Scientists seeking permission to exhume the remains of Leonardo da Vinci plan to reconstruct his face to discover whether his masterpiece, the Mona Lisa, is a disguised self-portrait.
A team from Italy's National Committee for Cultural Heritage, a leading association of scientists and art historians, has asked to open the tomb in which the Renaissance painter and polymath is believed to lie at Amboise castle, in the Loire valley, where he died in 1519, aged 67.
Giorgio Gruppioni, an anthropologist, said the project could throw new light on Leonardo's most famous work. "If we manage to find his skull, we could rebuild Leonardo's face and compare it with the Mona Lisa," he said.
The identity of the Mona Lisa has been debated for centuries, with speculation ranging from Leonardo's mother to Lisa Gherardini, the wife of a Florentine merchant.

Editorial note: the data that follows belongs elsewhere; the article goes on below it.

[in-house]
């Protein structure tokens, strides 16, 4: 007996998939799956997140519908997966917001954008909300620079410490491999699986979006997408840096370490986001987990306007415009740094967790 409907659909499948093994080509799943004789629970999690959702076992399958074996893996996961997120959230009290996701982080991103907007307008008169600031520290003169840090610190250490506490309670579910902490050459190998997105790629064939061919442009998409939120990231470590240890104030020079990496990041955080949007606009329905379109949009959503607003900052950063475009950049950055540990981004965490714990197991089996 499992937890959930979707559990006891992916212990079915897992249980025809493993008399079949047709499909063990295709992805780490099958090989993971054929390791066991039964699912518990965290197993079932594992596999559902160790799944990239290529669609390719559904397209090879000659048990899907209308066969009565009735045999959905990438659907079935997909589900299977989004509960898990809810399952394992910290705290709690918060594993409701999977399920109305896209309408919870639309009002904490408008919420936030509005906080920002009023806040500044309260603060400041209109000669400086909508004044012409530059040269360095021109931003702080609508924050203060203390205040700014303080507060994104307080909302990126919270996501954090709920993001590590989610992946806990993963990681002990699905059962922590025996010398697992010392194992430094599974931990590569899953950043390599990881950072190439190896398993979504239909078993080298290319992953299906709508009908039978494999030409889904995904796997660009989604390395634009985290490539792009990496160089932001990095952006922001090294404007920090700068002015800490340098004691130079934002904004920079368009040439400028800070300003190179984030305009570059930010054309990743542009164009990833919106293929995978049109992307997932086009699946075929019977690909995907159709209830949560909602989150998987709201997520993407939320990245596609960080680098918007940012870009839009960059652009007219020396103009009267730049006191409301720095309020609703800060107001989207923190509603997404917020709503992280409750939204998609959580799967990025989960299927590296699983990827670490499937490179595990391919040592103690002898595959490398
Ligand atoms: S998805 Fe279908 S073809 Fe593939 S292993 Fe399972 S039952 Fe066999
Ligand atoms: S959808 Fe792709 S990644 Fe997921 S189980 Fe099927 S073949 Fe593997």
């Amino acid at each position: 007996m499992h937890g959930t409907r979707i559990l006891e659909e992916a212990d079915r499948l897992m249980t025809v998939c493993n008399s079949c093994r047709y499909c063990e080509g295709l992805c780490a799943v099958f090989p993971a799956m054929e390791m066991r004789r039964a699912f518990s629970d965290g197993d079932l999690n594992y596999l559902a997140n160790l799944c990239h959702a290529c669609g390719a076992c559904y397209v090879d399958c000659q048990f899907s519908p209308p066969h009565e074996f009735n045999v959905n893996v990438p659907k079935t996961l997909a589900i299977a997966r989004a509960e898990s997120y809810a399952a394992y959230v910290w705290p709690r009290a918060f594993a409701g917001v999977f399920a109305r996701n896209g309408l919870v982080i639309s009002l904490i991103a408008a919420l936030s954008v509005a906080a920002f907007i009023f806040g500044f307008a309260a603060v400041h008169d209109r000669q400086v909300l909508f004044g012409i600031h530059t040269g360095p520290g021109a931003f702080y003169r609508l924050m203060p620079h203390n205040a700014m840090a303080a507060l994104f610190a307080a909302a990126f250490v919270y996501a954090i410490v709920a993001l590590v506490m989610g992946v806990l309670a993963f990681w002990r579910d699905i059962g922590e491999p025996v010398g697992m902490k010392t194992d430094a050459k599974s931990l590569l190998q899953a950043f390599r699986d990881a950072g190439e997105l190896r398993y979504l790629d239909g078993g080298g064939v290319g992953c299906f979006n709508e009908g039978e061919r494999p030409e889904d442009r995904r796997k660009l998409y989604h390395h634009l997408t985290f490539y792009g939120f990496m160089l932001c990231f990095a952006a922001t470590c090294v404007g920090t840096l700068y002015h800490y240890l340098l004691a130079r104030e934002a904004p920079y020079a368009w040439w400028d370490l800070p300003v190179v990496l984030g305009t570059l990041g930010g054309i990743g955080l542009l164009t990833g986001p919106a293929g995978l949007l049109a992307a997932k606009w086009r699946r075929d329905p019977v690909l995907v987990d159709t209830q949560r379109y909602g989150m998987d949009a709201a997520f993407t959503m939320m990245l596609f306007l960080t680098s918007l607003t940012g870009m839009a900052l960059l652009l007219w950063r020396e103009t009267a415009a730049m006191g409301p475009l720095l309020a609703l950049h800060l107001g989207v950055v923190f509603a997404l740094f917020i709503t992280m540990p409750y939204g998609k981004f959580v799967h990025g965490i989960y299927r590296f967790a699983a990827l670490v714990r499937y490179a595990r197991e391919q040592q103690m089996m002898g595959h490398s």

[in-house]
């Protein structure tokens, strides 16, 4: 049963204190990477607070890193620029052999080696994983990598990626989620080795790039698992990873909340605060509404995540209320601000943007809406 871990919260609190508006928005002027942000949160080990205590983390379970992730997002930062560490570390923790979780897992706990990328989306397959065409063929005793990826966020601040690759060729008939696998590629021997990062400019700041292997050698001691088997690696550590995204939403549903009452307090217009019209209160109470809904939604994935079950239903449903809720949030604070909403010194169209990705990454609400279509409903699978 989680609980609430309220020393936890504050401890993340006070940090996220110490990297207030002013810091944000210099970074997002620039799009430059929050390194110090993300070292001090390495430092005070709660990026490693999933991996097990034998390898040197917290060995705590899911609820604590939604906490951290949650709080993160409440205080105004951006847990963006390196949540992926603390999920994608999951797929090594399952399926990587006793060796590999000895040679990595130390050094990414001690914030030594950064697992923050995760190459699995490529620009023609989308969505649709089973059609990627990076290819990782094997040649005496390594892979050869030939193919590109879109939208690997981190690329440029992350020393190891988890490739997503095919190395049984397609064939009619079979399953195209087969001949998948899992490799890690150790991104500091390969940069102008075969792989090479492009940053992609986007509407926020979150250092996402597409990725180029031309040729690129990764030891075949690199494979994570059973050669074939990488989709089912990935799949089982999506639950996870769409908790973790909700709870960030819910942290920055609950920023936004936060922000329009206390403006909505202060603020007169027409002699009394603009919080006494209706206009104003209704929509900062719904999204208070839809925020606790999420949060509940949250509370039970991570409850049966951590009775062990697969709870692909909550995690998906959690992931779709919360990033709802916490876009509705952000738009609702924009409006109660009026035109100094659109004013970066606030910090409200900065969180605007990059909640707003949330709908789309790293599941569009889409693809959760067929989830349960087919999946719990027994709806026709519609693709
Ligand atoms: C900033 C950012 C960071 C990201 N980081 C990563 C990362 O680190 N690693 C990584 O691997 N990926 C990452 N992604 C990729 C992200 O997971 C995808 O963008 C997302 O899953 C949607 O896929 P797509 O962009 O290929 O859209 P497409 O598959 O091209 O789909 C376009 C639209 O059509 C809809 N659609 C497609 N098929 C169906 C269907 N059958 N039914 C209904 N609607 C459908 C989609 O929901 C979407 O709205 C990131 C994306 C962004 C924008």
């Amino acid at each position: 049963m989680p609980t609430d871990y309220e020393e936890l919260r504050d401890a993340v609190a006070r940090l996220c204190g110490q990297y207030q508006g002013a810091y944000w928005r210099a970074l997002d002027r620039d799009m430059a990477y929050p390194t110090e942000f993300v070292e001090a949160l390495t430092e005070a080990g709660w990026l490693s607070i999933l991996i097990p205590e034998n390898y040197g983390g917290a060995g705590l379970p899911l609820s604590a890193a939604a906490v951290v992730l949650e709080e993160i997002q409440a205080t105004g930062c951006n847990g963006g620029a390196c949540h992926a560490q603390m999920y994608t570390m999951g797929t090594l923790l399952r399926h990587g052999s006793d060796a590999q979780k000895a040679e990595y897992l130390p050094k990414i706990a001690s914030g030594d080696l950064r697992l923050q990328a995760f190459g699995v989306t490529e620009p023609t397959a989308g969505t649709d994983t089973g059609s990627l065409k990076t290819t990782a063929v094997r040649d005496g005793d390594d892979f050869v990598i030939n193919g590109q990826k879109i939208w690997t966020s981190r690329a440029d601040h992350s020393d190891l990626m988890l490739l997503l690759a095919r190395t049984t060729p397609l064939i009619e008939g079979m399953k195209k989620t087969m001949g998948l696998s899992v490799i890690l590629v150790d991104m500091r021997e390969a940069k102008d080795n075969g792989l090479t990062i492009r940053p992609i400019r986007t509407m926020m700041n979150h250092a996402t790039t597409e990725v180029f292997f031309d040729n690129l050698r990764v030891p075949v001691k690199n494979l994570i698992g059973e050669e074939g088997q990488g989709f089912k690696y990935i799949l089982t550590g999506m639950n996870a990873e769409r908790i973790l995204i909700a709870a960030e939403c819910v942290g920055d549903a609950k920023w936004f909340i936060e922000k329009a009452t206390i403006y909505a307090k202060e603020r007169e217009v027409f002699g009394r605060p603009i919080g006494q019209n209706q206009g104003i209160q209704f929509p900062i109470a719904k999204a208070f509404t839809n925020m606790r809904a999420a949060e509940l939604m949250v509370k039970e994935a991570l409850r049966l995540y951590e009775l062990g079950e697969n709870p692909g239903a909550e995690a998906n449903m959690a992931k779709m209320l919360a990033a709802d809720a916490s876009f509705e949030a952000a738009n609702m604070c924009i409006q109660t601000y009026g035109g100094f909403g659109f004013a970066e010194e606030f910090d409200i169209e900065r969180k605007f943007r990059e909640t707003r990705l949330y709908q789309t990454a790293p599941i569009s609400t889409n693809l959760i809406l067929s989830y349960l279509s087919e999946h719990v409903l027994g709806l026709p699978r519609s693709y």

Some scholars have suggested that Leonardo's presumed homosexuality and love of riddles led him to paint himself as a woman.
Recreating Leonardo's face could test the theory of Lillian Schwartz, an American expert who drew on computer studies to highlight apparent similarities between the features of the Mona Lisa and those of a self-portrait by the artist.
Talks about the exhumation with French cultural officials and the owners of the chateau have resulted in an agreement in principle, according to the Italian team, and the project could receive formal permission this summer.
The church in which Leonardo was buried was destroyed after the French revolution of 1789. The remains were reburied in the castle's smaller chapel of Saint-Hubert in 1874, beneath an inscription that describes them as "presumed" to be the master's.
Silvano Vincenti, head of the Italian team, said its first step would be to verify that the remains are Leonardo's. They will use carbon dating and compare DNA samples from the bones and teeth to those of several male descendants buried in Bologna, central Italy.